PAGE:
Richard Huang (West Roxbury), Boston Latin School
“The effect of calcium on OCD behavior in mice”
Leah Kahare (Lowell), 17, Lowell High School
“Models of heart disease”
Kyle Katamba (Framingham), 17, Rivers School
“Astrocyte biology: Genotyping”
Mariam Khan (Somerville), 17, Prospect Hill Academy
Joanna Le (Newton), 16, Newton North High School
“Patient waiting times”
Karla Melendez (Dorchester), 17, Concord-Carlisle High School
“Obesity in the United States”
Isaiah Milton (Hyde Park), 16, Brookline High School
“Cavities: Causes and solutions”
Abigail Mutia, (West Roxbury), 17, Boston Latin School
“Dental anatomy”
Kristy Nguyen (Springfield), 17, Springfield Central High School
“Diabetes in pregnancy”
Louis Nguyen (Springfield), 17, Putnam Vocational Technical Academy
Carlos Piedad (Jamaica Plain), 16, Concord-Carlisle High School
Srey Rin (Lowell), 17, Lowell High School
“Dental anatomy”
May Situ (Boston), 17, Boston Latin Academy
Emily Taing (Lowell), 17, Lowell High School
“Stroke: The differences between males and females”
Shira Wald (Newton), 16, Maimonides School
“Dental impressions”
Brendan Walker-Davis (Springfield), 17, High School of Science and Technology
“Cystic fibrosis”
Sarah Wang (Boston), 17, Boston Latin School
“An overview of asthma and asthma management”
Anli Xiang (Dorchester), 18, Boston Latin School
Senila Yasmin (Wakefield), 16, Wakefield Memorial High School
“Wellness campaign”

The Teachers and High School Students Program is one of a number of “pipeline” programs at Tufts University School of Medicine designed to engage diverse students interested in the fields of medicine and biomedical sciences.  Tufts offers programs for students in middle school, high school, and college, as well as college graduates.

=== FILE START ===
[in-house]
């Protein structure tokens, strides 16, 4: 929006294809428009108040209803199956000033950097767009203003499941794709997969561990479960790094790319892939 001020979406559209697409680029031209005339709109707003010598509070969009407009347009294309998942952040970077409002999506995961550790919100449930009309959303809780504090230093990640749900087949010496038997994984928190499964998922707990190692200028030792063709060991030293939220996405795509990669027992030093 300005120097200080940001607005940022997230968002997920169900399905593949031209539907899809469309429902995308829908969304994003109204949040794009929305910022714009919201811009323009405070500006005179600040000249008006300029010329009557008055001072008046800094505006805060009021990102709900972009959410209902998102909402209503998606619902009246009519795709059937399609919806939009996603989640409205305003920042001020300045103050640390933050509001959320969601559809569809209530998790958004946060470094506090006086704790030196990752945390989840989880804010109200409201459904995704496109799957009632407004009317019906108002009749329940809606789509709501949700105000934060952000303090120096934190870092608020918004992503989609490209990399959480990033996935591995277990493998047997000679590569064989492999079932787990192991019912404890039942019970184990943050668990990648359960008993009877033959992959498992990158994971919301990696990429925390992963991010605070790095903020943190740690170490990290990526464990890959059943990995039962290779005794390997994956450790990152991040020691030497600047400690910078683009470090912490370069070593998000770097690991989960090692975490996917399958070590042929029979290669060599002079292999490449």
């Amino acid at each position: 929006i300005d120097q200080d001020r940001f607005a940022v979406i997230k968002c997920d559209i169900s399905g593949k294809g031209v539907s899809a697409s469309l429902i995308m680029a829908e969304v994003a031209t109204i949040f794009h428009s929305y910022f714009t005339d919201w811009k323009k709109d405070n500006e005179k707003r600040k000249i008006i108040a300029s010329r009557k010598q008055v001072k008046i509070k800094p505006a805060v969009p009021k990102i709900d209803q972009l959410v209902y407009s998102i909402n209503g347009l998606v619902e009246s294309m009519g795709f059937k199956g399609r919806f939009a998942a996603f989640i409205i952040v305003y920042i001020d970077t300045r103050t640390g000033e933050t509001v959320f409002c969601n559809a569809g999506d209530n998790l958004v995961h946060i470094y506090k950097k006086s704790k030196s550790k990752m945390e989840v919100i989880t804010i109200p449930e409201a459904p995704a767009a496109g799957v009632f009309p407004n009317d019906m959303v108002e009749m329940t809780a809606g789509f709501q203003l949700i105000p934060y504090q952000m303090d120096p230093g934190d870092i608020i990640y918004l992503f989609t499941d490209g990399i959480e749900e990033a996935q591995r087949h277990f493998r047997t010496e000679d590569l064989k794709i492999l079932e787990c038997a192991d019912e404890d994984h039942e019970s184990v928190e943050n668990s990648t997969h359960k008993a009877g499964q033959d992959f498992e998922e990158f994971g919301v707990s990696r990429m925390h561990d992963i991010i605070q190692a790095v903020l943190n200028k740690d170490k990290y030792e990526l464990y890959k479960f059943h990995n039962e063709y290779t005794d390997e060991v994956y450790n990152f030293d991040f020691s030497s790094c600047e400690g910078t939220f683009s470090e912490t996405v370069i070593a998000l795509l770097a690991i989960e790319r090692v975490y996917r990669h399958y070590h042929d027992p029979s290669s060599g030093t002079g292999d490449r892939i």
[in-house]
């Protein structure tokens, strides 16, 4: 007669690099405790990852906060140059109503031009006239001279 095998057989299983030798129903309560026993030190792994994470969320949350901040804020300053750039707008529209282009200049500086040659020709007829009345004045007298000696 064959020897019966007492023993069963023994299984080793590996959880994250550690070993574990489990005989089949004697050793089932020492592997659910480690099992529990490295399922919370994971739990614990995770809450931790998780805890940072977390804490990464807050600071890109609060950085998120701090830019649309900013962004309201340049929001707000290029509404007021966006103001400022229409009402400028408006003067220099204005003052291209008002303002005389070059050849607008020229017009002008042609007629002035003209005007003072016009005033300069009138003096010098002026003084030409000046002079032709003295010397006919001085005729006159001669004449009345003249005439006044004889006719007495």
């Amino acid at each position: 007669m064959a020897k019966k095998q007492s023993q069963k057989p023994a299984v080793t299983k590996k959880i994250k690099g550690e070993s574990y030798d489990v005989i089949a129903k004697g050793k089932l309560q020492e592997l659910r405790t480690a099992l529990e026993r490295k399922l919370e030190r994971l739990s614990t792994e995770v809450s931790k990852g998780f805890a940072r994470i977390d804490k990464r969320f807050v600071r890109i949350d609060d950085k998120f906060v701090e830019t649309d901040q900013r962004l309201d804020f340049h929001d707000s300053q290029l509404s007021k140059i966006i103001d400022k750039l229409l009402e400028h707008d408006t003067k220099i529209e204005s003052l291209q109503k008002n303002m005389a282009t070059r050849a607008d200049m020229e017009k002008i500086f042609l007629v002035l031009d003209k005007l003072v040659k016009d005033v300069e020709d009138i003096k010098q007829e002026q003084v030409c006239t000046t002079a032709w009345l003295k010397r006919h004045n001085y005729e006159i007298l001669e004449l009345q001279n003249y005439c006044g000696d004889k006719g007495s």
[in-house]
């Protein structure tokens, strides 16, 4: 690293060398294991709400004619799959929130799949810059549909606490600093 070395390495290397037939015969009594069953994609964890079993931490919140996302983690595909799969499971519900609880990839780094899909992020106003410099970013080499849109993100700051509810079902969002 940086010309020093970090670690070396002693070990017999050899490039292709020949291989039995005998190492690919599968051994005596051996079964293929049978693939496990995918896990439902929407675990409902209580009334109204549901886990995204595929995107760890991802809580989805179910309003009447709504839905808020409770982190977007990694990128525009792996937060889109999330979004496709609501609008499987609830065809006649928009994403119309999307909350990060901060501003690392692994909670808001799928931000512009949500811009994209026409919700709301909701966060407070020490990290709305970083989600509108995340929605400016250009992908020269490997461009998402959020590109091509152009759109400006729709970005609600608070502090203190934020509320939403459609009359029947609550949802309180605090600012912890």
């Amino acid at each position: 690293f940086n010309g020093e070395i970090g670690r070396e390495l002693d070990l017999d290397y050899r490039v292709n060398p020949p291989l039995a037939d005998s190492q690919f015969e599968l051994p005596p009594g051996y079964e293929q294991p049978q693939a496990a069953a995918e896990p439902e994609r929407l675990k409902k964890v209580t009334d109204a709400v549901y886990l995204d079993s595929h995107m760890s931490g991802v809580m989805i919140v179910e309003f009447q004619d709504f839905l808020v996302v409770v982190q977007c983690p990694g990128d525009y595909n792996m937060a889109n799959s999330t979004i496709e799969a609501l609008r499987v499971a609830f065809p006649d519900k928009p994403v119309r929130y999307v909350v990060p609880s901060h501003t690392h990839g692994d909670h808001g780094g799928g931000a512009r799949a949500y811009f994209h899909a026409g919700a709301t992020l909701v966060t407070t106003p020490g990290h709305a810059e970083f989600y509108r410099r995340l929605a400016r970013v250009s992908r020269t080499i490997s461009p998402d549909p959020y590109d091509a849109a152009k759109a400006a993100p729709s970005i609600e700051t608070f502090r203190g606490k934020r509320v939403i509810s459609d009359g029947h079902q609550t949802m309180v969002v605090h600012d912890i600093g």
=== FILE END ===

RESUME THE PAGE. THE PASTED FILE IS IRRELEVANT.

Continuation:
About Tufts University School of Medicine and the Sackler School of Graduate Biomedical Sciences
Tufts University School of Medicine and the Sackler School of Graduate Biomedical Sciences at Tufts University are international leaders in innovative medical and population health education and advanced research. Tufts University School of Medicine emphasizes rigorous fundamentals in a dynamic learning environment to educate physicians, scientists, and public health professionals to become leaders in their fields. The School of Medicine and the Sackler School are renowned for excellence in education in general medicine, the biomedical sciences, and public health, as well as for innovative research at the cellular, molecular, and population health level. Ranked among the top in the nation, the School of Medicine is affiliated with six major teaching hospitals and more than 30 health care facilities. Tufts University School of Medicine and the Sackler School undertake research that is consistently rated among the highest in the nation for its effect on the advancement of medical and prevention science.

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If you are a member of the media interested in learning more about this topic or speaking with a faculty member at Tufts University, please contact Jennifer Kritz at (617) 636-3707 or Siobhan Gallagher at (617) 636-6586.